Back on his own terms

Former Baltimore Mayor Kurt Schmoke has enjoyed being out of the public spotlight, but he's not above returning to make a political point.


After six years spent largely outside the public spotlight, former Baltimore Mayor Kurt L. Schmoke was suddenly back - in one of the more remarkable images that followers of local politics have seen in recent years.

There, in a photograph on the front page of The Sun on Oct. 21, was Schmoke and his longtime nemesis and predecessor as mayor, William Donald Schaefer, flanking the man who finally got them on the same side of a political issue: Montgomery County Executive Douglas M. Duncan, who was announcing his candidacy for governor with their support.

Schmoke's endorsement immediately triggered speculation: Was the former mayor, who took office with such promise but left it 12 years later to much disappointment, back in the game? Was he himself going to run for office, maybe as Duncan's running mate?

Schmoke is quick to head off questions about a political comeback with an emphatic "No."

No, he's not interested in being lieutenant governor.

No, he doesn't have his sights on the U.S. Senate.

No, he's not trying to gauge his following among local voters.

In fact, Schmoke wanted "no" understood before he would even consent to an interview.

"I certainly wasn't announcing my return to elective office," he said, "so the subsequent [speculation] I saw suggesting I might be a lieutenant governor candidate has no basis in fact. I can put a nail to that one."

That his support of Duncan would cause such a buzz is testament to the lingering curiosity about Schmoke, even now that he's reached the settled age of 56. He seemed, from his high school days on, destined for high public office, and his election as mayor in 1987 was considered just the first step.

But instead, he left office in 1999 with the city's murder rate skyrocketing - more than 300 people were killed in Baltimore every year in the 1990s - the schools that he vowed to improve in disarray and the sense by many that he never realized his political potential. Although he remained personally popular with voters, he retreated from public life, and three years ago became Howard University's law school dean.

"He was mayor during a very difficult time, and I think he learned as he went along," said Michael Cryor, a Baltimore political consultant and veteran of Schmoke's campaigns. "I didn't get a sense he enjoyed it. I got a sense he felt a responsibility to it.

"He was a real statesman and a great professor. But just the real world of politics, I just got the sense at times that it was not his natural world, but a world he was willing to operate in on behalf of his community."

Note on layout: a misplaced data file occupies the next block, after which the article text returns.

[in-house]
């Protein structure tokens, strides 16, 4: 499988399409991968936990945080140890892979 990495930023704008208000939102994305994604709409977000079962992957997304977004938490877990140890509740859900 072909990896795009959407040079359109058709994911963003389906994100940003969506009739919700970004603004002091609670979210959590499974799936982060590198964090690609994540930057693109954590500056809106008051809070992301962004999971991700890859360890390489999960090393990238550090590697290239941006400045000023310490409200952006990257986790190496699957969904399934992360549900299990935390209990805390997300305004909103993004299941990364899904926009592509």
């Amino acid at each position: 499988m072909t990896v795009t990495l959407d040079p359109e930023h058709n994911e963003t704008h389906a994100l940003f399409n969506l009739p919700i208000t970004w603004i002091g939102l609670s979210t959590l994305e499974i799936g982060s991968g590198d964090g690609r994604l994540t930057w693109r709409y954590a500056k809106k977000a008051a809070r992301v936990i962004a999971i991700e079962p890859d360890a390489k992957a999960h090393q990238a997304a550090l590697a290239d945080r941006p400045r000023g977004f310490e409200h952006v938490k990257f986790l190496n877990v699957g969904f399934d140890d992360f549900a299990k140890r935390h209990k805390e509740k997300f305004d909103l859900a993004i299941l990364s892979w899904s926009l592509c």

Today, he seems more at home in his current job. His office on the Washington campus is filled with his favorite artwork, snapshots taken with U.S. presidents, a bobblehead doll of Supreme Court Justice John Paul Stevens and a photo of his Rhodes scholar class.

"I'm on the second row in the photo, and there's [former Fannie Mae CEO] Frank Raines standing behind me," said Schmoke with a soft smile. His attire is Harvard Review meets Gentlemen's Quarterly: gray designer slacks, cool-blue dress shirt and magenta suspenders.

The one time during the interview that Schmoke's soothing voice ventured above nightly news level was when he was asked what he missed most about being mayor.

"I miss the car and the driver," he said. Then he reared back, tightened his eyes and roared with laughter at his own punch line.

"Seriously," he said, back in his more businesslike mode, "I do miss the opportunity to make improvements in people's lives."

He still believes he can do that, without being in office himself.

"I'm interested in [Duncan] as a candidate because I know him as an elected official, as a friend," said Schmoke. "I know there is real substance and integrity about the guy, and I think he would make a great governor."

He says his endorsement shouldn't be viewed as a criticism of Mayor Martin O'Malley, who is also running for governor, and who, as a city councilman, was among those frequently critical of Schmoke during his tenure as mayor.

Schmoke aims to make Duncan more visible in Baltimore's black communities, and to that end he has canvassed black barber shops and beauty salons with Duncan in tow. He plans to become more involved with Duncan's campaign in the spring.

Beyond that, he says, "I have not talked about my being lieutenant governor with Duncan, other than to let his senior staff people know that I am not interested and that they shouldn't even hold that out as a possibility."

Time in office

Six years has given Schmoke plenty of time to reflect on his political career and move on, and he has done both. He talks candidly about his tenure as mayor, about the joy that came with the opportunity to better the city, but also about things he wished he had done differently.

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